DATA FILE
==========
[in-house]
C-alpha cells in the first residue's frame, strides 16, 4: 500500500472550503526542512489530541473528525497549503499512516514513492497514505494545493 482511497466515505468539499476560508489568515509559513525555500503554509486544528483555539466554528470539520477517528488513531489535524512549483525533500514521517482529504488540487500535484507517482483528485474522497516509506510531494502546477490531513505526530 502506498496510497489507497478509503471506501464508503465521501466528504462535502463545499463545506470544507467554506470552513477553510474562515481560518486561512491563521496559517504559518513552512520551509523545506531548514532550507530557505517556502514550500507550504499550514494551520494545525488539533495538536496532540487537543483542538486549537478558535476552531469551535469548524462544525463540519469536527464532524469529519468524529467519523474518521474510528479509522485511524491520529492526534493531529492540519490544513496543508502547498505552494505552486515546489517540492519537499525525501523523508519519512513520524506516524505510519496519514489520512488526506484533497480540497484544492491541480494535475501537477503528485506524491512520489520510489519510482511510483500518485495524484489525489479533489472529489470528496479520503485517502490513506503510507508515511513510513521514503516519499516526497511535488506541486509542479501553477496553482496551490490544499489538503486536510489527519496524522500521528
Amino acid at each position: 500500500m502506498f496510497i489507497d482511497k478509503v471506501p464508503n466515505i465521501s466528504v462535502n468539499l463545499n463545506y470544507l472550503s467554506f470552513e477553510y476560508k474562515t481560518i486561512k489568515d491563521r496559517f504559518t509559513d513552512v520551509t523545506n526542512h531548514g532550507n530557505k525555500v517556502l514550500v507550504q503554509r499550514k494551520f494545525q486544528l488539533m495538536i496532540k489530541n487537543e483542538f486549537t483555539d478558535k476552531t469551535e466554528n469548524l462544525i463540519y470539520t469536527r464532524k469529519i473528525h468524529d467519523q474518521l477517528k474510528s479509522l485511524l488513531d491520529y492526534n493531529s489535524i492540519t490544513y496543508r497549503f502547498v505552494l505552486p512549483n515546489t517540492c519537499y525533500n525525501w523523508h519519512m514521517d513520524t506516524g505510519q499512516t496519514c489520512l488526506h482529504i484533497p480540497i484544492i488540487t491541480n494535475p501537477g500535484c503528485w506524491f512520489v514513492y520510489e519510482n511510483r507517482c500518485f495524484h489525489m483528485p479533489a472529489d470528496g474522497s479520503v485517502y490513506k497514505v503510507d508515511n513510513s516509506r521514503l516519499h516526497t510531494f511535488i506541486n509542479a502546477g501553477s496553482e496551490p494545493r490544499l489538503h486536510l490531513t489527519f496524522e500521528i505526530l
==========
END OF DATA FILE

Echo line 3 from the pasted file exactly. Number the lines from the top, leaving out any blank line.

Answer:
Amino acid at each position: 500500500m502506498f496510497i489507497d482511497k478509503v471506501p464508503n466515505i465521501s466528504v462535502n468539499l463545499n463545506y470544507l472550503s467554506f470552513e477553510y476560508k474562515t481560518i486561512k489568515d491563521r496559517f504559518t509559513d513552512v520551509t523545506n526542512h531548514g532550507n530557505k525555500v517556502l514550500v507550504q503554509r499550514k494551520f494545525q486544528l488539533m495538536i496532540k489530541n487537543e483542538f486549537t483555539d478558535k476552531t469551535e466554528n469548524l462544525i463540519y470539520t469536527r464532524k469529519i473528525h468524529d467519523q474518521l477517528k474510528s479509522l485511524l488513531d491520529y492526534n493531529s489535524i492540519t490544513y496543508r497549503f502547498v505552494l505552486p512549483n515546489t517540492c519537499y525533500n525525501w523523508h519519512m514521517d513520524t506516524g505510519q499512516t496519514c489520512l488526506h482529504i484533497p480540497i484544492i488540487t491541480n494535475p501537477g500535484c503528485w506524491f512520489v514513492y520510489e519510482n511510483r507517482c500518485f495524484h489525489m483528485p479533489a472529489d470528496g474522497s479520503v485517502y490513506k497514505v503510507d508515511n513510513s516509506r521514503l516519499h516526497t510531494f511535488i506541486n509542479a502546477g501553477s496553482e496551490p494545493r490544499l489538503h486536510l490531513t489527519f496524522e500521528i505526530l